The Order Of Events In Matthew And Mark -- By: J. F. Springer

Journal: Bibliotheca Sacra
Volume: BSAC 079:314 (Apr 1922)
Article: The Order Of Events In Matthew And Mark
Author: J. F. Springer

The Order Of Events In Matthew And Mark

J. F. Springer

A Problem and Its Solution In Two Parts

Part I—The Problem

The New Testament is perhaps the best attested of all the ancient writings, comparable in size, whose earliest witnesses to the text are separated by a similar interval from the autograph. So much is this the case that we feel confident that our modern recensions set before us what are substantially the original compositions. Nevertheless, there remain some textual phenomena which still await explanation. And nowhere do such problems occur with greater frequency than in the Synoptic Gospels. It is to one of the most considerable of these questions that I desire in the present paper to call attention; and, having done this, I propose then to offer what appears to be a satisfactory solution. The facts which require explanation are concerned with the divergences in the sequence of incidents, as these divergencies are disclosed by a comparison of the texts of Matthew and Mark. Assuming that our recensions of these Gospels are approximate equivalents of the autographs, both in form and content, we find ourselves, immediately we examine into the matter, confronted with difficulties of a very formidable character. Let us nevertheless investigate the consequences of this assumption.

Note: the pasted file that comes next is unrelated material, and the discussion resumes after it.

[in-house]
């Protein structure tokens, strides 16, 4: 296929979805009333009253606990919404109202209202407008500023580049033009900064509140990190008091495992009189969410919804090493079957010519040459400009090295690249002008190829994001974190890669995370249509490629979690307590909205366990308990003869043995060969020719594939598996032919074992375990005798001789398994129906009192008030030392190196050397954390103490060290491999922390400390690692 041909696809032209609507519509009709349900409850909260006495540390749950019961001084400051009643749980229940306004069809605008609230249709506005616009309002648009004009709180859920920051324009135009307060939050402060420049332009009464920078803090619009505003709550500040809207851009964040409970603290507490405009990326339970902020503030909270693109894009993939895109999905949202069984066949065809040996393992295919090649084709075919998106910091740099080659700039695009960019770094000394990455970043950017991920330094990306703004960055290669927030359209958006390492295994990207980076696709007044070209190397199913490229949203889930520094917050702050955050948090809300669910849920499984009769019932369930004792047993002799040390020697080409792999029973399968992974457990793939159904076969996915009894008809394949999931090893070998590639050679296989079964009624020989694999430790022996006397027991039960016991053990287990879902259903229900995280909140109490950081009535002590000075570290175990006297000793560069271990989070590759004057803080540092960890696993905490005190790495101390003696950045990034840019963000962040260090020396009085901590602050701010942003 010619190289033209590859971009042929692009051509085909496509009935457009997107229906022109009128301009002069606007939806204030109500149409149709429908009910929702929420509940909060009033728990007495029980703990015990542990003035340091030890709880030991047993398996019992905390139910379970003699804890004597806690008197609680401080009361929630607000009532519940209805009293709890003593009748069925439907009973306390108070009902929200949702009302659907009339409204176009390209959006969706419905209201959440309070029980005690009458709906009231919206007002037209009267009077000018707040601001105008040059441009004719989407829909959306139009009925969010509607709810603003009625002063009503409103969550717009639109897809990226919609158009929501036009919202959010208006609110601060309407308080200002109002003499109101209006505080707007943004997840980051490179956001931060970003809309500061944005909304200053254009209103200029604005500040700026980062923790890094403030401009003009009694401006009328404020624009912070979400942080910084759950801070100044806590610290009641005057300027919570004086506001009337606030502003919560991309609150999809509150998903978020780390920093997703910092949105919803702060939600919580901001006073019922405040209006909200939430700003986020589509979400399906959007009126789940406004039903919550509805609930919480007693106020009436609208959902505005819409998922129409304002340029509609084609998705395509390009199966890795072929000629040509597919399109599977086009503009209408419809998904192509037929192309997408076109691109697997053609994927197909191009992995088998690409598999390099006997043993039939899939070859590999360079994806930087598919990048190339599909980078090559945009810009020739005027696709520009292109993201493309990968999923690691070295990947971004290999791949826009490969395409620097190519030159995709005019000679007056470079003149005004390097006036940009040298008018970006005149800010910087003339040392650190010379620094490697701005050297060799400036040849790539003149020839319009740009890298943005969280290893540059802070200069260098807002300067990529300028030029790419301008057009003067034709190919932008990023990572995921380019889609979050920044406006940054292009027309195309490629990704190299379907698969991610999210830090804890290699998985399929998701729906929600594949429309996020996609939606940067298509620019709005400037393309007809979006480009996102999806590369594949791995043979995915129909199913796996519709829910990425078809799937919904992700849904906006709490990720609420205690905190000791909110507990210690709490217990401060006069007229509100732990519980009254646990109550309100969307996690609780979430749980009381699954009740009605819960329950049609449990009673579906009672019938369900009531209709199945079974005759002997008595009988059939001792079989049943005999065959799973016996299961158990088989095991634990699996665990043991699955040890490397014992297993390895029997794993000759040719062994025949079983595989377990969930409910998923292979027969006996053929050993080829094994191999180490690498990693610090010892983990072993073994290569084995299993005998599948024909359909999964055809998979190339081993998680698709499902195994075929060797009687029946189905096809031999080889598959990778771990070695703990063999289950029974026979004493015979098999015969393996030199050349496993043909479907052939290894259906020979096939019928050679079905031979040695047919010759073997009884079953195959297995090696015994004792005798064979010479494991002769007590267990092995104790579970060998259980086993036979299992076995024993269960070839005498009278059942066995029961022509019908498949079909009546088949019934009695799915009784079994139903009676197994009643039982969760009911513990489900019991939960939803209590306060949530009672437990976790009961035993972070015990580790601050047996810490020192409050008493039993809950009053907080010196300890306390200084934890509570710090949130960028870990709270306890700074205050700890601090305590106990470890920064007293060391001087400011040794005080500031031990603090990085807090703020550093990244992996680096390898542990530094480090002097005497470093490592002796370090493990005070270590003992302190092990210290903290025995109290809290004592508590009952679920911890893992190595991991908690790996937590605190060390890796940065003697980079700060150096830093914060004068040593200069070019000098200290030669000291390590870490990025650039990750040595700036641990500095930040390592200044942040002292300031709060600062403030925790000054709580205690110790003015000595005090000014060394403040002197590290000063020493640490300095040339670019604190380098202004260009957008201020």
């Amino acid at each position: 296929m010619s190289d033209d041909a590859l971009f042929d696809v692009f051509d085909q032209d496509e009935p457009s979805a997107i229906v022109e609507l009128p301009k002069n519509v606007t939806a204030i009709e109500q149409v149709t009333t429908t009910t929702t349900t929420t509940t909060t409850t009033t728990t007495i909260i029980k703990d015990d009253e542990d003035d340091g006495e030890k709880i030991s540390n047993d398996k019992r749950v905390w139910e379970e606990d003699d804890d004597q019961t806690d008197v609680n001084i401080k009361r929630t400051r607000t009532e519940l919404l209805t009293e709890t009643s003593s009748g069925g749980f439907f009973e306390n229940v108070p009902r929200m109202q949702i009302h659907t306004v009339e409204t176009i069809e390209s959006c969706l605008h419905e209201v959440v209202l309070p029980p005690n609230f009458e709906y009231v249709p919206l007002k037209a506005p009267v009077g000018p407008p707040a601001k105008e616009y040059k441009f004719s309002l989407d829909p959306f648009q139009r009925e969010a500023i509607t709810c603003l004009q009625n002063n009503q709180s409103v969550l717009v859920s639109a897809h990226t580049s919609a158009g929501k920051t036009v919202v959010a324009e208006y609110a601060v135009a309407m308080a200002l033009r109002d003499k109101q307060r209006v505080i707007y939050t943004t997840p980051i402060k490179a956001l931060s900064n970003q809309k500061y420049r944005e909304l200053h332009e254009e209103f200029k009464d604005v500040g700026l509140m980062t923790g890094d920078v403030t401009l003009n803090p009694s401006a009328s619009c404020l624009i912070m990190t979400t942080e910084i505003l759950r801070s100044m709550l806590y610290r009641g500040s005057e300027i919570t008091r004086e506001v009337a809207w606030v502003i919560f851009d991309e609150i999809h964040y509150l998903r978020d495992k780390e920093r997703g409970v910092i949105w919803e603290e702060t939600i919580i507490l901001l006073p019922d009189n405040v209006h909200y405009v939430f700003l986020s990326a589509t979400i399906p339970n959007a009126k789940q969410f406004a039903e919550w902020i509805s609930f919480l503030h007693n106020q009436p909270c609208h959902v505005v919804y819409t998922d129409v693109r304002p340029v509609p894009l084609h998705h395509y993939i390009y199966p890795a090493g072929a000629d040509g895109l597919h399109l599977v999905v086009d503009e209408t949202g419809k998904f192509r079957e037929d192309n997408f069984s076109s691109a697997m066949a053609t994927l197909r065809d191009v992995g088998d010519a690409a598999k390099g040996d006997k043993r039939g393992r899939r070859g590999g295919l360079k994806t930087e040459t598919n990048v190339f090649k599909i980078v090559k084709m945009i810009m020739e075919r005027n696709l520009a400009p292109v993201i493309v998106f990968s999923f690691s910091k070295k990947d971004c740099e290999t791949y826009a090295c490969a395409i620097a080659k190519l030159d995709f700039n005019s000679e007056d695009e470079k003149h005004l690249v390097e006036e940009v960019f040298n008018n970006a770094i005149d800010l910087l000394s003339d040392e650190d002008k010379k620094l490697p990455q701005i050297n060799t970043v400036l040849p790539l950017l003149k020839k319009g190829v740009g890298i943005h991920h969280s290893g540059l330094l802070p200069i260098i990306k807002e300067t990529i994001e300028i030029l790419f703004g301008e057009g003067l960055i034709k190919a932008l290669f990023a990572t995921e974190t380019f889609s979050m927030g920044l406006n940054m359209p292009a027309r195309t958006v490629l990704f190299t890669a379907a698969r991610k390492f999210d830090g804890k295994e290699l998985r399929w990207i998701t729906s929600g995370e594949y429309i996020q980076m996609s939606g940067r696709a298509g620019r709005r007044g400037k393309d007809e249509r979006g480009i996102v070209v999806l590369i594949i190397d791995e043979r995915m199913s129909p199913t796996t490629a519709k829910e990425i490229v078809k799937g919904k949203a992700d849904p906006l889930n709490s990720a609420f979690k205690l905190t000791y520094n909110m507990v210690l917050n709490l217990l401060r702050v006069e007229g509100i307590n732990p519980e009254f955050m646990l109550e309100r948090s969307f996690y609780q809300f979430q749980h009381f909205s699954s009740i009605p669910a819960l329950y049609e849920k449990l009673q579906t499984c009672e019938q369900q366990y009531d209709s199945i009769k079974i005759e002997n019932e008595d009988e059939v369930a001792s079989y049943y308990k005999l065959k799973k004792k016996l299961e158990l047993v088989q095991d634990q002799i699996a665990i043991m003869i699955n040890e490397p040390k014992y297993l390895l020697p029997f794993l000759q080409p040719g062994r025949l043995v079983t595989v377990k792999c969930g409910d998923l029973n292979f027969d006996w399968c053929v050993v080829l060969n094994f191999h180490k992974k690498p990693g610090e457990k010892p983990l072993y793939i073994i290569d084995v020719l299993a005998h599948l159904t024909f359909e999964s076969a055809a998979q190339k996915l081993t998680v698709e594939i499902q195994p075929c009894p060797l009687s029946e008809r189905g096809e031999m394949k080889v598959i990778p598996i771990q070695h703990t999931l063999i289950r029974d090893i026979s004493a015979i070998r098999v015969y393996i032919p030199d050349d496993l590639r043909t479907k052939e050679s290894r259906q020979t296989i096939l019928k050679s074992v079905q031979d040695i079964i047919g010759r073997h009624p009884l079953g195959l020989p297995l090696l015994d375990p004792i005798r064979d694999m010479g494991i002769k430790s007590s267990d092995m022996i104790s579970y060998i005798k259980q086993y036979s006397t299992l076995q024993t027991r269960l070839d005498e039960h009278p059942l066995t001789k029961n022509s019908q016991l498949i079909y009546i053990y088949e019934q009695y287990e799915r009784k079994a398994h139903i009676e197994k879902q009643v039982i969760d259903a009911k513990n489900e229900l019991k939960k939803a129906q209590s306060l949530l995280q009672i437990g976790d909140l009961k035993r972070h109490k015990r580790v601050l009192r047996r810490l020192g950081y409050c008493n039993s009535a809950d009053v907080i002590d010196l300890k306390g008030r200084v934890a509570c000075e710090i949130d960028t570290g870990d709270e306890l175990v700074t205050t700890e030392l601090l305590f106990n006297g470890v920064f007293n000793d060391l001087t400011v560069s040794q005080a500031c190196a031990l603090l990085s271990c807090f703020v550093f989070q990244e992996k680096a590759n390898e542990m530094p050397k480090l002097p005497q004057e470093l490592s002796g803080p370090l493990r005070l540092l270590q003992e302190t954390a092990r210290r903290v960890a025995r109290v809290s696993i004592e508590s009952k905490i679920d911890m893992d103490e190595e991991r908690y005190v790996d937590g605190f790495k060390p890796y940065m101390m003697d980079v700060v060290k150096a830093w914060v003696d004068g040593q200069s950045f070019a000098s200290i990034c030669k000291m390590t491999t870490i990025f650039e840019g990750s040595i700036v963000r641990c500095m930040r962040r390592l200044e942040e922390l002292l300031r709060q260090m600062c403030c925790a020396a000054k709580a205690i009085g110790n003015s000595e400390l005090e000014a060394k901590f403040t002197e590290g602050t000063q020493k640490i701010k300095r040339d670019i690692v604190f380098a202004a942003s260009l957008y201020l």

It is a notable fact that nearly all of the incidents in the Second Gospel are parallels of incidents in the First. For the most part, there is exact agreement in respect to the order of occurrence in the two texts; but the first third of Mark and the Matthaean region broadly paralleled by this third are in remarkable disagreement in so far as the progression of events is concerned. Accurately defined, the two sections are Mt. 3:1–13:58 and Mk. 1:1–6:13. Of the twenty-four incidents in the Markan

section, The man with the unclean spirit is not a parallel of a Matthaean event, and the Appointment of the Twelve is only doubtfully so. The remaining twenty-two are all parallels. In the Matthaean section, there is much unparalleled matter, chiefly though of a didactic character. Further on in the Ministry, the two narratives are in disagreement in arrangement for a short space. The textual regions may be broadly denned as Mt. 21:10–22 and Mk. 11:11–26. The one progression of events differs from the other in respect to the sequence of just two incidents. In Matthew, Purging the Temple precedes Cursing the fig tree, whereas in Mark the order of these events is rever...

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